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In re Lorenzo T.

Court of Appeal of California, Second District, Division Six
Mar 26, 1987
190 Cal.App.3d 888 (Cal. Ct. App. 1987)


Docket No. B019421.

March 26, 1987. [Opinion certified for partial publication. ]

Pursuant to rule 976.1 of the California Rules of Court, this opinion is certified for publication with the exception of parts II through IV of the Discussion.

Appeal from Superior Court of Ventura County, No. J35503, Robert C. Bradley, Judge.


Steve Pell, under appointment by the Court of Appeal, for Objector and Appellant.

James L. McBride, County Counsel, and Harry E. Barnes, Assistant County Counsel, for Petitioner and Respondent.


Here we hold that that a juvenile court order to initiate proceedings to free a minor from the custody and control of his parents (Welf. Inst. Code, § 366.25; Civ. Code, § 232) is appealable. Nevertheless, we affirm the order from which Michelle R. appeals.

All statutory references are to the Welfare and Institutions Code unless otherwise stated.


Lorenzo T. was born August 21, 1984, while his mother Michelle R. was incarcerated in the Ventura School for Girls (Ventura School) for illegal drug use. The father, Alex T., was serving a term on drug-related charges in the California Youth Authority (CYA) at Chino. On August 27 the court ordered the infant detained in foster care pursuant to a Public Social Services Agency (PSSA) petition.

On October 1 Lorenzo T. was adjudicated a dependent child (§ 300, subds. (a) and (b)), his custody was removed from his parents and he was placed in a foster home under PSSA supervision. Dependency was continued at each review. A permanency planning hearing (§ 366.25, subd. (a)) was held January 6, 1986, because the mother's sentence extended beyond the statutory 18-month period for reunification and there appeared to be no substantial probability Lorenzo T. could be placed in her custody.

Michelle R.'s history of illegal activities, including drug and alcohol abuse, started at 13. She had been incarcerated ever since her son's birth except for a brief interval following her release from Ventura School January 27, 1985. Within 15 days she was rearrested for being under the influence of a controlled substance (PCP). Her release from Ventura School was not anticipated before May 1986.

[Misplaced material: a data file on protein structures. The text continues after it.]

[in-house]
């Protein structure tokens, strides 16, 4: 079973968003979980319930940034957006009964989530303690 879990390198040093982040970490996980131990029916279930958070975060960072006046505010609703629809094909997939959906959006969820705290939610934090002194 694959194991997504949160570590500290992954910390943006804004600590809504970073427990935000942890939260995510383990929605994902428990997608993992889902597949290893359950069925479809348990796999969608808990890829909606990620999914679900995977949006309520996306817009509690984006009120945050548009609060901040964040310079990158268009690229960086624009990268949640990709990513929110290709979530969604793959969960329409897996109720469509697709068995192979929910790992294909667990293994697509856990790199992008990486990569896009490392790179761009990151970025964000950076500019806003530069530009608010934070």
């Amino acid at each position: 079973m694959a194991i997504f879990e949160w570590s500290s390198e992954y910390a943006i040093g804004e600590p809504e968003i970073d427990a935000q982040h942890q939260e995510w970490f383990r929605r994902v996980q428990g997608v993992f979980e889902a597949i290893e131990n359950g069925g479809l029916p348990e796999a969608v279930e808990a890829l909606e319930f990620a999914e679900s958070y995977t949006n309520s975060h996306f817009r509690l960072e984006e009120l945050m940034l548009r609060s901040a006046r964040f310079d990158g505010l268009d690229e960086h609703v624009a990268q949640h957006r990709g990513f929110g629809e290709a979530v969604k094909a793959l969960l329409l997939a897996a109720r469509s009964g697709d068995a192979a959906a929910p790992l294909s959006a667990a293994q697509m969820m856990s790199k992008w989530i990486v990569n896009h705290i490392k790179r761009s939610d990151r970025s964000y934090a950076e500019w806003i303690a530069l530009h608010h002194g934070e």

On return to Ventura School in July 1985 Michelle R. had biweekly hour long visits with Lorenzo T., with a one month interruption when he suffered a minor injury, and she interacted well with him. Michelle R. was unable to undertake a residential drug treatment program while at Ventura School, but she participated in support services and was interested in reunification. PSSA, however, had no way to evaluate her ability to care for her son in an independent living situation. The antisocial behavior she exhibited before incarceration and during her release indicated it was unlikely she would be able to provide a healthy environment for him. Michelle R. testified she loved her son, hoped eventually to be able to take care of him, and requested visitation wherever he was placed.

The father did not appear, but wrote to the court stating he was not interested in reunification or in continuing his relationship with the mother.

Lorenzo T. had been continuously cared for by his foster parents since January 19, 1985. The social worker reported he was thriving in their home and his foster parents had become his psychological parents. The foster parents stated in a letter that they had treated Lorenzo T. like their own child, provided him with medical treatment, nurtured him through fears and illness, and wished to make him a permanent member of their family should he be available for adoption.